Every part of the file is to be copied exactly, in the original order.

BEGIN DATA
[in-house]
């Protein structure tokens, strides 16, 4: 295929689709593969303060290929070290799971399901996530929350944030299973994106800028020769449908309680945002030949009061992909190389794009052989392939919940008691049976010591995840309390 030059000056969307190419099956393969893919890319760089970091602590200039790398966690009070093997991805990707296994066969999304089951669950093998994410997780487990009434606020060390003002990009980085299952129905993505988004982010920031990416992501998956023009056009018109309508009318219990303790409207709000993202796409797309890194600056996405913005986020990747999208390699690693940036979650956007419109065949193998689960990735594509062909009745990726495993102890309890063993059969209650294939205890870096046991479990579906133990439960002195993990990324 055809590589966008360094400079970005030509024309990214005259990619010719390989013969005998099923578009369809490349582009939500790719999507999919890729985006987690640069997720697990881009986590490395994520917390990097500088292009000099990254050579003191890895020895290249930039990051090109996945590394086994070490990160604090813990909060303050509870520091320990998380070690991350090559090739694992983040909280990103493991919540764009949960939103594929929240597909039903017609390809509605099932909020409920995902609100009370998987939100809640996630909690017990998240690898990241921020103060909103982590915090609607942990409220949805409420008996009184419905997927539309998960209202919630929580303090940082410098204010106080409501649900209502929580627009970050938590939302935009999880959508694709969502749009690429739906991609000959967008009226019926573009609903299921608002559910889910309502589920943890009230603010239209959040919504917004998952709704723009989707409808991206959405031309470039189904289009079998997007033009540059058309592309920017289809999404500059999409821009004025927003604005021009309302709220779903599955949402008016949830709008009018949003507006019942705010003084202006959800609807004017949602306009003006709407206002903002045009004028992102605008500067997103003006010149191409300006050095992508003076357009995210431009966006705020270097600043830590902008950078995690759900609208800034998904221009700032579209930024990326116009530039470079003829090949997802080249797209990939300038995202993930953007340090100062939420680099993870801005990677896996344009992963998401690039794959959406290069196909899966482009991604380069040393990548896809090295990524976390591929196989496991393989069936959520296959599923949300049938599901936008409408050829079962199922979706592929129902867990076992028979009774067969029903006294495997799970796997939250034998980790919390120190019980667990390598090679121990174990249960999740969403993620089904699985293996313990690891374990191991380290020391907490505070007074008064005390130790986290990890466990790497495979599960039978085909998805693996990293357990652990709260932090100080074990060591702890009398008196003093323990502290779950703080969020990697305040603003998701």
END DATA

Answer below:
[in-house]
């Protein structure tokens, strides 16, 4: 295929689709593969303060290929070290799971399901996530929350944030299973994106800028020769449908309680945002030949009061992909190389794009052989392939919940008691049976010591995840309390 030059000056969307190419099956393969893919890319760089970091602590200039790398966690009070093997991805990707296994066969999304089951669950093998994410997780487990009434606020060390003002990009980085299952129905993505988004982010920031990416992501998956023009056009018109309508009318219990303790409207709000993202796409797309890194600056996405913005986020990747999208390699690693940036979650956007419109065949193998689960990735594509062909009745990726495993102890309890063993059969209650294939205890870096046991479990579906133990439960002195993990990324 055809590589966008360094400079970005030509024309990214005259990619010719390989013969005998099923578009369809490349582009939500790719999507999919890729985006987690640069997720697990881009986590490395994520917390990097500088292009000099990254050579003191890895020895290249930039990051090109996945590394086994070490990160604090813990909060303050509870520091320990998380070690991350090559090739694992983040909280990103493991919540764009949960939103594929929240597909039903017609390809509605099932909020409920995902609100009370998987939100809640996630909690017990998240690898990241921020103060909103982590915090609607942990409220949805409420008996009184419905997927539309998960209202919630929580303090940082410098204010106080409501649900209502929580627009970050938590939302935009999880959508694709969502749009690429739906991609000959967008009226019926573009609903299921608002559910889910309502589920943890009230603010239209959040919504917004998952709704723009989707409808991206959405031309470039189904289009079998997007033009540059058309592309920017289809999404500059999409821009004025927003604005021009309302709220779903599955949402008016949830709008009018949003507006019942705010003084202006959800609807004017949602306009003006709407206002903002045009004028992102605008500067997103003006010149191409300006050095992508003076357009995210431009966006705020270097600043830590902008950078995690759900609208800034998904221009700032579209930024990326116009530039470079003829090949997802080249797209990939300038995202993930953007340090100062939420680099993870801005990677896996344009992963998401690039794959959406290069196909899966482009991604380069040393990548896809090295990524976390591929196989496991393989069936959520296959599923949300049938599901936008409408050829079962199922979706592929129902867990076992028979009774067969029903006294495997799970796997939250034998980790919390120190019980667990390598090679121990174990249960999740969403993620089904699985293996313990690891374990191991380290020391907490505070007074008064005390130790986290990890466990790497495979599960039978085909998805693996990293357990652990709260932090100080074990060591702890009398008196003093323990502290779950703080969020990697305040603003998701």